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Mark Hogan, CEO of Wisconsin Economic Development Corporation speaks during the public hearing on the Foxconn deal in August.

The Wisconsin Economic Development Corporation (WEDC) is supposed to make sure Foxconn keeps its end of the deal to create jobs in its proposed manufacturing plant in southeastern Wisconsin in exchange for tax breaks and other incentives.

But WEDC has a terrible track record of holding corporations accountable to their job creation promises, critics of the deal and representatives of liberal advocacy group Citizen Action of Wisconsin said in a media call Monday. That makes the Foxconn deal “a scandal waiting to happen," they said. 

“It’s already scandalous how badly WEDC’s existing tax credit programs have been managed,” said Robert Kraig, executive director of Citizen Action Wisconsin. 

WEDC called Citizen Action Wisconsin's statement "misleading and incomplete." 

Taiwan LCD manufacturer Foxconn has pledged to build a factory in Wisconsin, a $10 billion investment that could create up to 13,000 jobs, initially hiring 3,000 employees.

Because the deal includes up to $2.85 billion in incentives for Foxconn, some lawmakers voiced concern about committing money without a solid job creation guarantee.

“What I think most voters are concerned about is, are we going to get what we are paying for?” Sen. Kathleen Vinehout, D-Alma, said on the “UpFront with Mike Gousha” talk show in February.

Criticism increased after a legislative analysis said the state wouldn't financially break even on the deal until 2043.

Mark Hogan, CEO of WEDC, has repeatedly said that state incentive payments are contingent on Foxconn fulfilling its promises.

“I would like to again stress this is a pay-as-you-grow investment. These refundable tax credits will not go out the door until and unless the company meets the performance metrics that will be included in its contract with WEDC,” he said.

But Citizen Action of Wisconsin doesn’t think WEDC is up for the job, and published an analysis examining WEDC’s past success with accountability for job creation tax credits.

Out of 337 companies that had received tax credits from WEDC at least three years ago, 60 percent had not met their job creation goals, it found.

The analysis does not list deadlines for job creation, which varies by contract and is not provided on WEDC’s website, Kraig said.

This amounts a gap between planned and actual job creation of 14,744 jobs, which Citizen Action pointed out is larger than entirety of the 13,000 possible Foxconn jobs.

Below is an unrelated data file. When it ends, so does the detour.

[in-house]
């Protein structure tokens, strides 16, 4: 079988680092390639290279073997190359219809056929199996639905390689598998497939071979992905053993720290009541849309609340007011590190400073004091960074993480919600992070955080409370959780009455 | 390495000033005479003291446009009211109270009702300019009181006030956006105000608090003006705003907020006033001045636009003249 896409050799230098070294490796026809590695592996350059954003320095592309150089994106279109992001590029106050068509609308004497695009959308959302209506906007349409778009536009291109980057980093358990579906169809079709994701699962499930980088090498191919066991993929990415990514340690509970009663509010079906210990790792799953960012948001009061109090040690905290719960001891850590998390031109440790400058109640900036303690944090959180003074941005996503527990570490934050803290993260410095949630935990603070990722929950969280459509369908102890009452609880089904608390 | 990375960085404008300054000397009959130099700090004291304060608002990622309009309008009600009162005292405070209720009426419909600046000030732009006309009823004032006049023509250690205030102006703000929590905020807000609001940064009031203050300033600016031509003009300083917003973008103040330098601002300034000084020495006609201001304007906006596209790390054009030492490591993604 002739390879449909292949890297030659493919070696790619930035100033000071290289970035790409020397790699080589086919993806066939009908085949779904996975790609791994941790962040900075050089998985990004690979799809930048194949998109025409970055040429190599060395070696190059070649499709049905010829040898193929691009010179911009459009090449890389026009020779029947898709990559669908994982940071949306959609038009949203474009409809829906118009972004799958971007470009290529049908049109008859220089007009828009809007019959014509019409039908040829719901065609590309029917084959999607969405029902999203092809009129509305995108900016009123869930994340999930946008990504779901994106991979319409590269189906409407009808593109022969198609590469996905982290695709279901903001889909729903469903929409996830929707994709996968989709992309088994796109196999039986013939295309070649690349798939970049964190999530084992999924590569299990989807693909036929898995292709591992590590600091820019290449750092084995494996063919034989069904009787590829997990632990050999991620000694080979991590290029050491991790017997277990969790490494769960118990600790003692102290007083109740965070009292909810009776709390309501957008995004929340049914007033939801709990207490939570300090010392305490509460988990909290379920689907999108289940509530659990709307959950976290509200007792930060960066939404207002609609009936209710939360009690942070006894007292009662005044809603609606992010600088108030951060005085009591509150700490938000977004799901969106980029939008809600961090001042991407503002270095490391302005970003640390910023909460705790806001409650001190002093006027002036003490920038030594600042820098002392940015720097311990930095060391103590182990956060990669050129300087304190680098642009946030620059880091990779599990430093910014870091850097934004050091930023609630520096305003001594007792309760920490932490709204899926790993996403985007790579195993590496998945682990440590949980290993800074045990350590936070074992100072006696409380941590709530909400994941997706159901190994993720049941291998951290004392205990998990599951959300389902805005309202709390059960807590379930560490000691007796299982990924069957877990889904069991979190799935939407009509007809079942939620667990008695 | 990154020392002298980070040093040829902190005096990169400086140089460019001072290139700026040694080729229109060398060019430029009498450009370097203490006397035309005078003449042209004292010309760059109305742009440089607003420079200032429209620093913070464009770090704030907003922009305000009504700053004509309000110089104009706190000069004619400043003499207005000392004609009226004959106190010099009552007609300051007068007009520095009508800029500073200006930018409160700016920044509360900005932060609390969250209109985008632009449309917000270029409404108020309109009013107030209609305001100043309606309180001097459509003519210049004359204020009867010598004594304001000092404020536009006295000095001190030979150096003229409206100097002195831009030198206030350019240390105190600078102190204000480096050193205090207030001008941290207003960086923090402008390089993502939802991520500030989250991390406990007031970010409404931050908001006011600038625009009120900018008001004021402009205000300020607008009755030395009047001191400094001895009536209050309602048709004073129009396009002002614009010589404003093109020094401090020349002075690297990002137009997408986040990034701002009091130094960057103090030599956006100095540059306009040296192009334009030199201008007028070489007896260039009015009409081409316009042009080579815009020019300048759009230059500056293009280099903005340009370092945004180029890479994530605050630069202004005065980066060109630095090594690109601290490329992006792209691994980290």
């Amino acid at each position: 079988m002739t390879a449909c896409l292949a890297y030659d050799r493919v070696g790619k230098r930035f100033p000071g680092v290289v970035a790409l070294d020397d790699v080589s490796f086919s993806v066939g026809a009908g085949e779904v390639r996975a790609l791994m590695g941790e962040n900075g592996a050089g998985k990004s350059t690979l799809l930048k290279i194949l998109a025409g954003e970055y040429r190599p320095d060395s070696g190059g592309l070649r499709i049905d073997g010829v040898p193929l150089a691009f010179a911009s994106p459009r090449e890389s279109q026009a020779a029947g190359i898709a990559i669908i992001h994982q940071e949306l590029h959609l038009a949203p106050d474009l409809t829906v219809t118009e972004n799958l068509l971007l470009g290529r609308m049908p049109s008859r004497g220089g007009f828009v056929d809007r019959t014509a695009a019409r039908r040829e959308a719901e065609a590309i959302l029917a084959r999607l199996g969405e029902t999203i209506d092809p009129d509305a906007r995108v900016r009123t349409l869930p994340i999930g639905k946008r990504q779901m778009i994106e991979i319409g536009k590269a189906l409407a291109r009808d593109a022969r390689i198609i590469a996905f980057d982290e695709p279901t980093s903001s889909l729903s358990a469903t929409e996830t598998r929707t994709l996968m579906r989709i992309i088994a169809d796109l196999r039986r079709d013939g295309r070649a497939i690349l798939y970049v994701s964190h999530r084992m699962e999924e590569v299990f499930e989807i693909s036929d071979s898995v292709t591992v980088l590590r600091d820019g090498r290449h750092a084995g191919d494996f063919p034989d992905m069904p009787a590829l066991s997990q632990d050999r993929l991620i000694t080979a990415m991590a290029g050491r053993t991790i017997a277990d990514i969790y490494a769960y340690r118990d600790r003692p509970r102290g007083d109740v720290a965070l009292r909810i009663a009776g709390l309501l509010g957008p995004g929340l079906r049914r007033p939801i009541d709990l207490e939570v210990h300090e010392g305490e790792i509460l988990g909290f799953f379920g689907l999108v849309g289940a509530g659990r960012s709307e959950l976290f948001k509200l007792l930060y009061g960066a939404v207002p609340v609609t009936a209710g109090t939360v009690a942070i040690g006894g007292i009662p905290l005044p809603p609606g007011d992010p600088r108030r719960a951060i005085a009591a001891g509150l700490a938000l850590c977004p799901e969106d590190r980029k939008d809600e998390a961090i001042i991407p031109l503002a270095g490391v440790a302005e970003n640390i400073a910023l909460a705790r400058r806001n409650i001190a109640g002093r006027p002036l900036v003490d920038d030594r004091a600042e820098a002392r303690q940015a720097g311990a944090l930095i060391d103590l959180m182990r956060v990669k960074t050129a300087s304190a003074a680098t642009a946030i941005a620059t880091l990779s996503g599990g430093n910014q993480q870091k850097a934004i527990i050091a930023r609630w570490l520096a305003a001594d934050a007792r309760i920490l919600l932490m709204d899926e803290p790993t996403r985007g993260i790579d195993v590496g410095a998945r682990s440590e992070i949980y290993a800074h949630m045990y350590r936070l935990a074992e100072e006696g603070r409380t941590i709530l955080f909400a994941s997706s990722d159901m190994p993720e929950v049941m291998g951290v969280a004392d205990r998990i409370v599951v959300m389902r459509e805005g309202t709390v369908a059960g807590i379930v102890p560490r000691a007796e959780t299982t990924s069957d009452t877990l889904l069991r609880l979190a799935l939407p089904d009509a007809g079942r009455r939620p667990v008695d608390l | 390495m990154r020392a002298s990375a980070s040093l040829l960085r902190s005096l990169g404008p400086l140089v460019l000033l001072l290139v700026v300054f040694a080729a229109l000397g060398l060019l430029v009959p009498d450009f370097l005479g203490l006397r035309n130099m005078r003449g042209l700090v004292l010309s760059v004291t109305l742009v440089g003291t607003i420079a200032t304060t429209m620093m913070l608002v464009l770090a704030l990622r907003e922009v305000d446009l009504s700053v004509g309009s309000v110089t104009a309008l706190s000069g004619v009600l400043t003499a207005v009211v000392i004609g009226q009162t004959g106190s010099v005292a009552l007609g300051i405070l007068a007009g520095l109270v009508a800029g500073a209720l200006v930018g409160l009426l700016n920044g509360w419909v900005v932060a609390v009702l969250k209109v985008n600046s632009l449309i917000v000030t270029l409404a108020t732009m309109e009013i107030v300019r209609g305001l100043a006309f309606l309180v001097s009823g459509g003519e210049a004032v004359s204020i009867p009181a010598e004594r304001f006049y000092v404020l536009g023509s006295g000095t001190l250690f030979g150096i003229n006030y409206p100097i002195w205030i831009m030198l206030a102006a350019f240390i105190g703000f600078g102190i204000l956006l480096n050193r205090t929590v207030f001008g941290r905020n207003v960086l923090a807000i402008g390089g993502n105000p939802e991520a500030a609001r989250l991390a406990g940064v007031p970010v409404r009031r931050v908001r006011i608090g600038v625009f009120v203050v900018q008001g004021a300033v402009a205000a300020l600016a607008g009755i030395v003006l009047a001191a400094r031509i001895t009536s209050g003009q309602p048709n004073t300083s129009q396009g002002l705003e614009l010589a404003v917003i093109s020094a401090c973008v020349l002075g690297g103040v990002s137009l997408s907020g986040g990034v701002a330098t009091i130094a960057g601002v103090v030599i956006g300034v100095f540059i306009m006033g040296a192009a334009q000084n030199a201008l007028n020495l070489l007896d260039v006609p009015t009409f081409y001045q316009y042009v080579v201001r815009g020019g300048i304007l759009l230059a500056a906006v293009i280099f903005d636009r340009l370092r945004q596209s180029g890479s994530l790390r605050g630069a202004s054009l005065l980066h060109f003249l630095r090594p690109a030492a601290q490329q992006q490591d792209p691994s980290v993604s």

Mark Maley, public affairs and communications director for WEDC, said that many of the companies listed in the report still have years remaining in their contract to meet their goals.

“Once again, Citizen Action of Wisconsin has released another misleading and incomplete 'report' in an attempt to try to stop 13,000 family-supporting jobs from coming to our state,” he said.

Asked whether companies that failed to meet their goals still received the whole tax credit amount, Kraig said it varies case by case and the data is sometimes unclear. The analysis shows that WEDC attempted to claw back tax credits from less than 12 percent of the companies that failed to meet their goals.

It lists W.W. Grainger, Inc., an industrial supply company, as an example. The company was awarded $500,000 tax credits in 2011 to create 130 jobs. It has received $50,000 in verified credits, but is listed as creating zero jobs, the analysis said.

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Maley said that all of WEDC’s job-based tax credits are also “pay as you go,” and companies do not receive full tax credits without meeting the job creation goal.

Kraig said that the analysis is a “best case scenario,” as it is based on WEDC’s own data. In May, the state’s Legislative Audit Bureau said WEDC “cannot be certain about the numbers of jobs created or retained as a result of its awards,” and needs to improve the accuracy of its numbers.

It doesn’t make sense to give WEDC responsibility over the Foxconn deal when it already has a such a poor track record with much smaller deals, said Rep. Jonathan Brostoff, D-Milwaukee.

“Quite frankly, putting WEDC in charge of this deal is like putting Bernie Madoff in charge of your personal investments,” Brostoff said.

State Rep. Amanda Stuck, D-Appleton, said her experience with WEDC in her district showed her WEDC “has no way to verify these jobs,” but rather takes companies at their word.

“I wanted to know what they were going to do to make sure they would have a system in place to really verify these jobs,” Stuck said, but she said she found such a system doesn’t exist.

Tuesday, the state Senate will vote on the $2.85 billion incentive package in tax breaks for Foxconn.

“Any senator or representative that is thinking of voting for the Foxconn deal this week should think long and hard about whether they want to be held accountable for potentially one of the biggest economic scandals in Wisconsin history,” Kraig said.

This story has been updated to include comments from WEDC.